At the Fukutake House converted school building (with artists represented by various galleries) an eerie sentiment continues with “Pool of Tears,” a photography installation of ghostlike children, created by famed Dutch artist Hellen van Meene.
Interestingly, many of the foreign artists — about 25 percent of the 200-plus artists this year — have created works related to loss and death. Japanese ghost stories abound with an empty, midnight schoolhouse inhabited by the ghosts of dead children.
Sculptor Ryoichi Yamazaki uses children affected by “culture-bound syndrome” as a theme. This is something that is, sadly, spreading among Japan’s youth. Symptoms include a fear of people and eating disorders; the hikikomori (shut-ins) could also fall into this group. “At first I was just creating sculpture from models, but I craved something deeper, more spiritual,” he explained. His shy, childlike sculptures hide in a school classroom corner or sit timidly at their own miniature school desks. With big, adorable glass eyes and woeful expressions they pull at the heart strings.
Tomoko Mukaiyama’s metaphorical installation titled “Wasted,” set inside the closed-down school of a small village, conveys intimacy, beauty and diplomacy. Based in the Netherlands, this well-known avant-garde pianist displays a daring experimental vision. At the center of a great conical spiral shaped by 12,000 diaphanous white silk dresses is a collection of her stage dresses that she has dyed with her menstrual “moon blood.”
“I am now 45 and quite sure I will never have another child, so this project for me is celebrating women’s bodies,” she explains. Anyone — women and men of all ages — can apply via her Web site to receive a dress for free as long as they promise to send her feedback about their performance or ritual using the dress. She plans to use the feedback during her upcoming live piano concerts.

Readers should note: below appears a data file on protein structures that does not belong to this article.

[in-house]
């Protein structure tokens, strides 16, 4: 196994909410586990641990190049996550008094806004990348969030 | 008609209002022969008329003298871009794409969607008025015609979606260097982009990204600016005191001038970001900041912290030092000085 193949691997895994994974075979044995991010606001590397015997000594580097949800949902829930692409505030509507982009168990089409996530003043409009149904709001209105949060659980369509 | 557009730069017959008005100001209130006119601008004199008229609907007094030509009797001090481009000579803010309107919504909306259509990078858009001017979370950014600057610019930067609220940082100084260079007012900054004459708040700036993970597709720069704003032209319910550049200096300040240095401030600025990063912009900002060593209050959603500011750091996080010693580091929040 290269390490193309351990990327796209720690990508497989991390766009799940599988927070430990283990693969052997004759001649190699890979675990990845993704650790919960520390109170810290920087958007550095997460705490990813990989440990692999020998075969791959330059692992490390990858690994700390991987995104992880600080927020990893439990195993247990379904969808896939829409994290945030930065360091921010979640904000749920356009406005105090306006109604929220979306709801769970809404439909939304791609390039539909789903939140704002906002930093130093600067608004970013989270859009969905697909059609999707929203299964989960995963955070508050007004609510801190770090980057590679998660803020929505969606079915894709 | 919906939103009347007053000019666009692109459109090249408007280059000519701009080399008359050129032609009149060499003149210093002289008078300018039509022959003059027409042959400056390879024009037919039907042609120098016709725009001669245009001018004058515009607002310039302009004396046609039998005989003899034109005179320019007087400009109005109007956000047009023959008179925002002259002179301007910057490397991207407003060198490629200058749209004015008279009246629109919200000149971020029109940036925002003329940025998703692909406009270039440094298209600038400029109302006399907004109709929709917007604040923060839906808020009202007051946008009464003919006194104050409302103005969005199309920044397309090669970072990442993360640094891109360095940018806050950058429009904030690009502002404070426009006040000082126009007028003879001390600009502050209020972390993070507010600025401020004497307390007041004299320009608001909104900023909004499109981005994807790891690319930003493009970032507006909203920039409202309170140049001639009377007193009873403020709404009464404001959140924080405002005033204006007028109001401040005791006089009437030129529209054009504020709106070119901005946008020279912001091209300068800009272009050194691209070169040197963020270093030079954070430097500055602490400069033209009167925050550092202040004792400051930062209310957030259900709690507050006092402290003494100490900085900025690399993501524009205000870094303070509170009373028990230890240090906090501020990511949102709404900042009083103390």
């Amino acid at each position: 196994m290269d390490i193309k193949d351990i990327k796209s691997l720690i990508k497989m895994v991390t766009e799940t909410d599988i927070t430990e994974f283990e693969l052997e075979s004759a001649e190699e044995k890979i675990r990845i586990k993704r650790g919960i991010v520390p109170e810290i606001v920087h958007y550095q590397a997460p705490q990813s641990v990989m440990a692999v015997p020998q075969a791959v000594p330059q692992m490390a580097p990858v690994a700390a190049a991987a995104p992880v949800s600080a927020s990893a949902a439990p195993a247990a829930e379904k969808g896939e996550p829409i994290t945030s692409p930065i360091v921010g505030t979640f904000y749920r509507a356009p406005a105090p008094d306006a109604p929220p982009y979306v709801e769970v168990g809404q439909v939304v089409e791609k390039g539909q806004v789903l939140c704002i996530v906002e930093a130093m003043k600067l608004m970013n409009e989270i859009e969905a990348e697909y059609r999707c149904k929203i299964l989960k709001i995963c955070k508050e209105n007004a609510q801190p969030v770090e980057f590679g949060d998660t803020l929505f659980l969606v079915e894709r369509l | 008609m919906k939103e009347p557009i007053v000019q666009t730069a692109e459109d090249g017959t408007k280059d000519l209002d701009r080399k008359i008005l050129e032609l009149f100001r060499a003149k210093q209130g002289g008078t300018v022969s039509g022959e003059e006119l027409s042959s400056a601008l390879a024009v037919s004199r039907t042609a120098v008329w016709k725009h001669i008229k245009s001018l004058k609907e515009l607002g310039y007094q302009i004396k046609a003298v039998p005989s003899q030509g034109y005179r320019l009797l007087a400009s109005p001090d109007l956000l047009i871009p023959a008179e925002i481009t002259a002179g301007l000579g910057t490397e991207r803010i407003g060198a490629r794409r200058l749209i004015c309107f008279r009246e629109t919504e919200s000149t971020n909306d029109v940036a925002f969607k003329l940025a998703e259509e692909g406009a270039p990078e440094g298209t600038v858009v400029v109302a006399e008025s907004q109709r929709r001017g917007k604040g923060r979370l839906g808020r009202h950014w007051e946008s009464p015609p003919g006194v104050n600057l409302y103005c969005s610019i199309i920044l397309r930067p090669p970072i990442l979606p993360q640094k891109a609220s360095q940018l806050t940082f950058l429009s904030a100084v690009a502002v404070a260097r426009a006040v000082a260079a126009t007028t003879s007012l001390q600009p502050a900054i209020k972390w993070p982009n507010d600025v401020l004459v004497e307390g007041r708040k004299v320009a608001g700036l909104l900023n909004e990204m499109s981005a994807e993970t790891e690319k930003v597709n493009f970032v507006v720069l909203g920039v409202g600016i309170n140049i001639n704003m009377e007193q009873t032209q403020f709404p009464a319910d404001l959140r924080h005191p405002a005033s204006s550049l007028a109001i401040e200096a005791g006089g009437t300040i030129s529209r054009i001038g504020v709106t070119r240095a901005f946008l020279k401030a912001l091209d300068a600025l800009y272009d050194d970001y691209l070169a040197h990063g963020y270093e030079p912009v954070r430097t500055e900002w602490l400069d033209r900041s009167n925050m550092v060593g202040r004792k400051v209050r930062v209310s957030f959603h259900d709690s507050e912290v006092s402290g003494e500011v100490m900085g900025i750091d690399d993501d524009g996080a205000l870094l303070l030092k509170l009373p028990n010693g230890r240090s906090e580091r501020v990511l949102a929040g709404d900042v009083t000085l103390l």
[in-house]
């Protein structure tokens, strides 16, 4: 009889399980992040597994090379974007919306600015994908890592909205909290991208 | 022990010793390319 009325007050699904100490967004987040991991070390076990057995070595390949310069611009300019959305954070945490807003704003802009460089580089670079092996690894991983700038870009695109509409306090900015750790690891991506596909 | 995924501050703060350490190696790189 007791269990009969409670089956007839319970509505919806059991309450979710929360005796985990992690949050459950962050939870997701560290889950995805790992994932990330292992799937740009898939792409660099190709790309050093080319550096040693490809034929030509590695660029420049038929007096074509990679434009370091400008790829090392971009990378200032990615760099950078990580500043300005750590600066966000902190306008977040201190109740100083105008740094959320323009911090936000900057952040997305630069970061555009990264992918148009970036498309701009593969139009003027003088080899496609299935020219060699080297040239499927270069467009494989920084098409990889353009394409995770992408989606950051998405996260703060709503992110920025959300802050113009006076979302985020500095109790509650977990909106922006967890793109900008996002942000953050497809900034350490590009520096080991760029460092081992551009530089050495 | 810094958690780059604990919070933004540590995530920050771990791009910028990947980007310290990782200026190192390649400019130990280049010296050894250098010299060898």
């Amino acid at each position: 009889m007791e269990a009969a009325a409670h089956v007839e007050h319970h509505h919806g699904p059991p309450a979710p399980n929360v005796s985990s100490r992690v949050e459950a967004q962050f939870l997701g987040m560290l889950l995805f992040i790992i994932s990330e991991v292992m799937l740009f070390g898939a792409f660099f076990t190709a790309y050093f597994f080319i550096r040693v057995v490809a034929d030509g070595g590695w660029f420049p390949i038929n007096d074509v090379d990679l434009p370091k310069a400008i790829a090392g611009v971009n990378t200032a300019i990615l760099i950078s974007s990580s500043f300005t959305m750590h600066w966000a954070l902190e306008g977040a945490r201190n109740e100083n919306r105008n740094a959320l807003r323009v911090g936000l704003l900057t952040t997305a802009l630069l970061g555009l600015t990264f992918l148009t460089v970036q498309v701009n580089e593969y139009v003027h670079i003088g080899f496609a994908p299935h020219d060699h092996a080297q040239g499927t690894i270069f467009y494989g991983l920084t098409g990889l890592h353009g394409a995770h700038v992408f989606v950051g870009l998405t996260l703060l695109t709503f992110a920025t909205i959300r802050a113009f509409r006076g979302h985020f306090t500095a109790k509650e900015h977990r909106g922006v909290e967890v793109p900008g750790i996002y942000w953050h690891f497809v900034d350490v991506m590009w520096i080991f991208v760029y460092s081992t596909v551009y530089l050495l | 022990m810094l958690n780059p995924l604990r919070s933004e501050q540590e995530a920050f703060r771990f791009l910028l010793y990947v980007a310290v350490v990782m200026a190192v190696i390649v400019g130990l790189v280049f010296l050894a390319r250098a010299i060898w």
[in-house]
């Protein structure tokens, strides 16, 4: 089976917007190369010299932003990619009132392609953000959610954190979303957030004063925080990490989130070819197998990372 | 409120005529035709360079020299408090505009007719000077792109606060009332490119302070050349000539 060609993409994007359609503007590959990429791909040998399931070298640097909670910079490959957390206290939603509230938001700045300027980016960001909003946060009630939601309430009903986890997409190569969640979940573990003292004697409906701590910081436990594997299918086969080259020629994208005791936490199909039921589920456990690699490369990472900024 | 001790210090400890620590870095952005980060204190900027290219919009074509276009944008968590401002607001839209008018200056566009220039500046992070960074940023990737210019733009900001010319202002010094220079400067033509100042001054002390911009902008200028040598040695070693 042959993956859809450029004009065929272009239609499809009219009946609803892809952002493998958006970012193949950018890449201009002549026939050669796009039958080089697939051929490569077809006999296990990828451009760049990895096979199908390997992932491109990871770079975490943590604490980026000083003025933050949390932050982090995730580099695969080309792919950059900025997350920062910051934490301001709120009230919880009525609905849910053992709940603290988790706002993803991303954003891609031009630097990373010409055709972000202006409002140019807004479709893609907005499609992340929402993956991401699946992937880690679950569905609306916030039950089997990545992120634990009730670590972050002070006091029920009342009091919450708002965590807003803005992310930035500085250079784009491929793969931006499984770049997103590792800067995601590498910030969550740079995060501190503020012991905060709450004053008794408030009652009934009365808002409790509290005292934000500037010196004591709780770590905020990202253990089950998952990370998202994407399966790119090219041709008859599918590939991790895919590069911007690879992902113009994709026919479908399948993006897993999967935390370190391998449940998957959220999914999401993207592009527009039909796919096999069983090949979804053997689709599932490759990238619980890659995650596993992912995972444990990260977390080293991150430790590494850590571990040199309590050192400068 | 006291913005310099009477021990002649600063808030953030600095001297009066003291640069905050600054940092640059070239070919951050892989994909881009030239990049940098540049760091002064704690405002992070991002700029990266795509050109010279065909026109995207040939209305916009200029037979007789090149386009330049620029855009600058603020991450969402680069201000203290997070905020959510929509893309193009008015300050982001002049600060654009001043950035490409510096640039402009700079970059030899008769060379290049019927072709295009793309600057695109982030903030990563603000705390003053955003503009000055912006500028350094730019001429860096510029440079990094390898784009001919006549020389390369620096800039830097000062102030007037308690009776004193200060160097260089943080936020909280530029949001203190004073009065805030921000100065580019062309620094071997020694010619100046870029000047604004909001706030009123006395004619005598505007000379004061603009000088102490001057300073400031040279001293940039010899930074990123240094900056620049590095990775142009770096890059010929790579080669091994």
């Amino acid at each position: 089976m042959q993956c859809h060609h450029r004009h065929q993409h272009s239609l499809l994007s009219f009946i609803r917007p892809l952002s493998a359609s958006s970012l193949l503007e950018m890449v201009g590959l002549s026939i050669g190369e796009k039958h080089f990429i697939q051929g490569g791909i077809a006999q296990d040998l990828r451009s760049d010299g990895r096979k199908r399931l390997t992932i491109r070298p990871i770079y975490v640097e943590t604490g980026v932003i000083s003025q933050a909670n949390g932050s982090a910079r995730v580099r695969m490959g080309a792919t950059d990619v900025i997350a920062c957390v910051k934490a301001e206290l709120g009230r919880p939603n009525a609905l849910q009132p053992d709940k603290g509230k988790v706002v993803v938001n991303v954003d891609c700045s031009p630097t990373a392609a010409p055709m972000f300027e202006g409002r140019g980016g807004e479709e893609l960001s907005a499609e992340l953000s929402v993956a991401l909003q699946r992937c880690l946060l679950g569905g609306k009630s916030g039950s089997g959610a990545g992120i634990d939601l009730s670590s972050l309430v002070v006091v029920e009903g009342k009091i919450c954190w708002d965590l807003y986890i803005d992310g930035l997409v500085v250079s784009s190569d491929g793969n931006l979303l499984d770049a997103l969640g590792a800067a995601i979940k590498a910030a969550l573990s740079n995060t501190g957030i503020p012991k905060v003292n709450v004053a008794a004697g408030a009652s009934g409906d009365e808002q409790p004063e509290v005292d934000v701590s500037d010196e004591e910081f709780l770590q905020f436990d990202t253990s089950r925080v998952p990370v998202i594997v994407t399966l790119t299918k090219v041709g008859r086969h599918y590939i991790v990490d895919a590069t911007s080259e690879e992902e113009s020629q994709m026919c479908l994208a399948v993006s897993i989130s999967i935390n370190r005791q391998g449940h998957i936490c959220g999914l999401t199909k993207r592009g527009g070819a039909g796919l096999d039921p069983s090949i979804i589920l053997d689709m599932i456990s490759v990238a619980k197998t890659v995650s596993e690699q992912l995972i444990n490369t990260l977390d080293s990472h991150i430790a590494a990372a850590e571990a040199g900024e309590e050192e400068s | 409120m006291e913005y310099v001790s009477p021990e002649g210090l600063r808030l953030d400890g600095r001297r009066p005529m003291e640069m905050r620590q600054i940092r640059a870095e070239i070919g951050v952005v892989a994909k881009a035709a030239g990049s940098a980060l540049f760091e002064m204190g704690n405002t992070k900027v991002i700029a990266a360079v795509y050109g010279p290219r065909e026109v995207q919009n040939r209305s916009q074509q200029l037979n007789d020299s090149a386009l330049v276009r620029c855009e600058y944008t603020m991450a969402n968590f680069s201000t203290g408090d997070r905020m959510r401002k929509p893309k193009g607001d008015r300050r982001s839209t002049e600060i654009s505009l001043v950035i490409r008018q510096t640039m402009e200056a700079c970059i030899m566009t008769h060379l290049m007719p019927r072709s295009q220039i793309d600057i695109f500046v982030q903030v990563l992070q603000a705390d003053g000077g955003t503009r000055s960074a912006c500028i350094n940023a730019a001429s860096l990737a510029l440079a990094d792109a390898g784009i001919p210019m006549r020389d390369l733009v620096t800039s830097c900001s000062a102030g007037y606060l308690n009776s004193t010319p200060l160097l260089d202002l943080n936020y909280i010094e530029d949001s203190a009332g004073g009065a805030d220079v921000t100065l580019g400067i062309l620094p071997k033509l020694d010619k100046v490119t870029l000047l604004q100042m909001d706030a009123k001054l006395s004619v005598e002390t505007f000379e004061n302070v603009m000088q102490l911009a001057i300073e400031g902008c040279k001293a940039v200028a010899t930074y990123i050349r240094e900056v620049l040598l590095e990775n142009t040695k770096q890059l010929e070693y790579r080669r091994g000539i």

Mukaiyama’s unusual project took time to be accepted by the local villagers. “At first they were very much against it, but after I met with them and explained that it was about life, fertility and death they slowly agreed to it.” Now volunteers help out every day and several have set up a vegetable stand at the school entrance.
Other artists have also been delighted by the reception from locals like Tasmanian multimedia artist Lucy Bleach. Her work titled “Oral Fiber” is located in the Australia House, a permanent venue supported by Australian-based cultural organizations. Bleach’s installation, set in one room of the old house, features a shrinelike display of delicate pairs of wax ears cast from the ears of local volunteers.
“I really wanted to work with some simple symbols about communication,” she explained. “Like the connections within the community that are spoken and unspoken.” Surprised at the positive response she received, she says, “People here are so open-minded, with such good will, caring and a great sense of humor. As soon as I arrived, I felt at home.”